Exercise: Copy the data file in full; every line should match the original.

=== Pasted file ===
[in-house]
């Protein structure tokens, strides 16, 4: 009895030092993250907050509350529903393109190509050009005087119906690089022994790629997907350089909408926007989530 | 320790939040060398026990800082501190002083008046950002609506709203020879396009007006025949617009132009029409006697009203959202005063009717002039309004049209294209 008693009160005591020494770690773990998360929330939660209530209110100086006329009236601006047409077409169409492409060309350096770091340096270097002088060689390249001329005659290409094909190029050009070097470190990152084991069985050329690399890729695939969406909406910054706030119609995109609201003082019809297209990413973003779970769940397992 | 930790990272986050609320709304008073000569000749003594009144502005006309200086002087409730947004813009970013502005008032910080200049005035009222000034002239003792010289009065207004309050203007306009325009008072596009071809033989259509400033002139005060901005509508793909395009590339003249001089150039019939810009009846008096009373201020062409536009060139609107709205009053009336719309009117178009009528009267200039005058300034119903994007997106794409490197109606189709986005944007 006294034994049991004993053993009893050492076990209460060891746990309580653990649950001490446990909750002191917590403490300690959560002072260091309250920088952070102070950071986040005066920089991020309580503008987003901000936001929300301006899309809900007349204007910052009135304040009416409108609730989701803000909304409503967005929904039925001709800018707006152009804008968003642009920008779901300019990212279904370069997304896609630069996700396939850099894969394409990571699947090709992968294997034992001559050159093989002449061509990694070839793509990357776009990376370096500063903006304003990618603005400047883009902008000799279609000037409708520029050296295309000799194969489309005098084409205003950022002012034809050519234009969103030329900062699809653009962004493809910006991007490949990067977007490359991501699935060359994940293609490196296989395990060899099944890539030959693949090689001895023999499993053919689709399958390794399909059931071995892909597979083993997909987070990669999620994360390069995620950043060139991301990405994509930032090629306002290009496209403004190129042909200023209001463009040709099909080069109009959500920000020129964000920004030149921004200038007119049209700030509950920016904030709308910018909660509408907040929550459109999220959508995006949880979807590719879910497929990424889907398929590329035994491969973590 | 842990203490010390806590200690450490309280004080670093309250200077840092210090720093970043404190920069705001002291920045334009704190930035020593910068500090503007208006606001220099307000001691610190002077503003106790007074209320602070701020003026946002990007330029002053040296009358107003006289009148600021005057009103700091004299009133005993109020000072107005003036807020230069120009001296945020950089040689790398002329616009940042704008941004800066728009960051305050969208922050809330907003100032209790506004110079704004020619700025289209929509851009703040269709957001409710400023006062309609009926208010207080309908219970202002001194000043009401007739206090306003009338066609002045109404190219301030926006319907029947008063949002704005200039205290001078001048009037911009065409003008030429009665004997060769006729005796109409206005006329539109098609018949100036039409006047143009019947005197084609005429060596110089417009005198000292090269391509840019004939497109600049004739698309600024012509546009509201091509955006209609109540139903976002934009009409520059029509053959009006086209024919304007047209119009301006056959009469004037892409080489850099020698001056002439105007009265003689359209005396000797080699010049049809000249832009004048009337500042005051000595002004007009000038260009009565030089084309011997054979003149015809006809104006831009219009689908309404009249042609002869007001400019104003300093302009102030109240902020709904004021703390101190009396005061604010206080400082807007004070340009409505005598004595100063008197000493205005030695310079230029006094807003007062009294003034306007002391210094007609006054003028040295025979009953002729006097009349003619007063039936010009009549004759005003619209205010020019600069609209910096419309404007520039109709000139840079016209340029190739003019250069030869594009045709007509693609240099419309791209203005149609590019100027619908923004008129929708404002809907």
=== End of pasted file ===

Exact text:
[in-house]
């Protein structure tokens, strides 16, 4: 009895030092993250907050509350529903393109190509050009005087119906690089022994790629997907350089909408926007989530 | 320790939040060398026990800082501190002083008046950002609506709203020879396009007006025949617009132009029409006697009203959202005063009717002039309004049209294209 008693009160005591020494770690773990998360929330939660209530209110100086006329009236601006047409077409169409492409060309350096770091340096270097002088060689390249001329005659290409094909190029050009070097470190990152084991069985050329690399890729695939969406909406910054706030119609995109609201003082019809297209990413973003779970769940397992 | 930790990272986050609320709304008073000569000749003594009144502005006309200086002087409730947004813009970013502005008032910080200049005035009222000034002239003792010289009065207004309050203007306009325009008072596009071809033989259509400033002139005060901005509508793909395009590339003249001089150039019939810009009846008096009373201020062409536009060139609107709205009053009336719309009117178009009528009267200039005058300034119903994007997106794409490197109606189709986005944007 006294034994049991004993053993009893050492076990209460060891746990309580653990649950001490446990909750002191917590403490300690959560002072260091309250920088952070102070950071986040005066920089991020309580503008987003901000936001929300301006899309809900007349204007910052009135304040009416409108609730989701803000909304409503967005929904039925001709800018707006152009804008968003642009920008779901300019990212279904370069997304896609630069996700396939850099894969394409990571699947090709992968294997034992001559050159093989002449061509990694070839793509990357776009990376370096500063903006304003990618603005400047883009902008000799279609000037409708520029050296295309000799194969489309005098084409205003950022002012034809050519234009969103030329900062699809653009962004493809910006991007490949990067977007490359991501699935060359994940293609490196296989395990060899099944890539030959693949090689001895023999499993053919689709399958390794399909059931071995892909597979083993997909987070990669999620994360390069995620950043060139991301990405994509930032090629306002290009496209403004190129042909200023209001463009040709099909080069109009959500920000020129964000920004030149921004200038007119049209700030509950920016904030709308910018909660509408907040929550459109999220959508995006949880979807590719879910497929990424889907398929590329035994491969973590 | 842990203490010390806590200690450490309280004080670093309250200077840092210090720093970043404190920069705001002291920045334009704190930035020593910068500090503007208006606001220099307000001691610190002077503003106790007074209320602070701020003026946002990007330029002053040296009358107003006289009148600021005057009103700091004299009133005993109020000072107005003036807020230069120009001296945020950089040689790398002329616009940042704008941004800066728009960051305050969208922050809330907003100032209790506004110079704004020619700025289209929509851009703040269709957001409710400023006062309609009926208010207080309908219970202002001194000043009401007739206090306003009338066609002045109404190219301030926006319907029947008063949002704005200039205290001078001048009037911009065409003008030429009665004997060769006729005796109409206005006329539109098609018949100036039409006047143009019947005197084609005429060596110089417009005198000292090269391509840019004939497109600049004739698309600024012509546009509201091509955006209609109540139903976002934009009409520059029509053959009006086209024919304007047209119009301006056959009469004037892409080489850099020698001056002439105007009265003689359209005396000797080699010049049809000249832009004048009337500042005051000595002004007009000038260009009565030089084309011997054979003149015809006809104006831009219009689908309404009249042609002869007001400019104003300093302009102030109240902020709904004021703390101190009396005061604010206080400082807007004070340009409505005598004595100063008197000493205005030695310079230029006094807003007062009294003034306007002391210094007609006054003028040295025979009953002729006097009349003619007063039936010009009549004759005003619209205010020019600069609209910096419309404007520039109709000139840079016209340029190739003019250069030869594009045709007509693609240099419309791209203005149609590019100027619908923004008129929708404002809907």